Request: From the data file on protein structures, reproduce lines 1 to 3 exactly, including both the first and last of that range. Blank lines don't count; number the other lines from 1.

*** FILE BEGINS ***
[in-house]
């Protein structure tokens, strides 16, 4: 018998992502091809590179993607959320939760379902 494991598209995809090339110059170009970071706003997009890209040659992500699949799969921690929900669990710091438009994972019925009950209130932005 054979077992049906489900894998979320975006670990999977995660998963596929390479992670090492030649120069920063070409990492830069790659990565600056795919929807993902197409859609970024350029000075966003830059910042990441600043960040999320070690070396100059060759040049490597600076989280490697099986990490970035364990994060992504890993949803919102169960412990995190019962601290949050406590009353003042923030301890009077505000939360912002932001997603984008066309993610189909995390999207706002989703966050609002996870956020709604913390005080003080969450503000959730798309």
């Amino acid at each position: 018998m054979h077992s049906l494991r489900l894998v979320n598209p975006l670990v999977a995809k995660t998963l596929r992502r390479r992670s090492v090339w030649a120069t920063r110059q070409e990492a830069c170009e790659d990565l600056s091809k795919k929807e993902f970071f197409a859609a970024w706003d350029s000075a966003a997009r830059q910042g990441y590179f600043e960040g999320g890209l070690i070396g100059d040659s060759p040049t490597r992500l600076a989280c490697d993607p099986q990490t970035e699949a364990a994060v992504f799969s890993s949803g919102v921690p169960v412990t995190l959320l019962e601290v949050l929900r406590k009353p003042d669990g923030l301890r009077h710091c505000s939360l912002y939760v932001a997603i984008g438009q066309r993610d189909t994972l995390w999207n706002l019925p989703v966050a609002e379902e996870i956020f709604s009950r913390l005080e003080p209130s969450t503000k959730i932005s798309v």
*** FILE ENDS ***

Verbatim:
[in-house]
């Protein structure tokens, strides 16, 4: 018998992502091809590179993607959320939760379902 494991598209995809090339110059170009970071706003997009890209040659992500699949799969921690929900669990710091438009994972019925009950209130932005 054979077992049906489900894998979320975006670990999977995660998963596929390479992670090492030649120069920063070409990492830069790659990565600056795919929807993902197409859609970024350029000075966003830059910042990441600043960040999320070690070396100059060759040049490597600076989280490697099986990490970035364990994060992504890993949803919102169960412990995190019962601290949050406590009353003042923030301890009077505000939360912002932001997603984008066309993610189909995390999207706002989703966050609002996870956020709604913390005080003080969450503000959730798309």
């Amino acid at each position: 018998m054979h077992s049906l494991r489900l894998v979320n598209p975006l670990v999977a995809k995660t998963l596929r992502r390479r992670s090492v090339w030649a120069t920063r110059q070409e990492a830069c170009e790659d990565l600056s091809k795919k929807e993902f970071f197409a859609a970024w706003d350029s000075a966003a997009r830059q910042g990441y590179f600043e960040g999320g890209l070690i070396g100059d040659s060759p040049t490597r992500l600076a989280c490697d993607p099986q990490t970035e699949a364990a994060v992504f799969s890993s949803g919102v921690p169960v412990t995190l959320l019962e601290v949050l929900r406590k009353p003042d669990g923030l301890r009077h710091c505000s939360l912002y939760v932001a997603i984008g438009q066309r993610d189909t994972l995390w999207n706002l019925p989703v966050a609002e379902e996870i956020f709604s009950r913390l005080e003080p209130s969450t503000k959730i932005s798309v």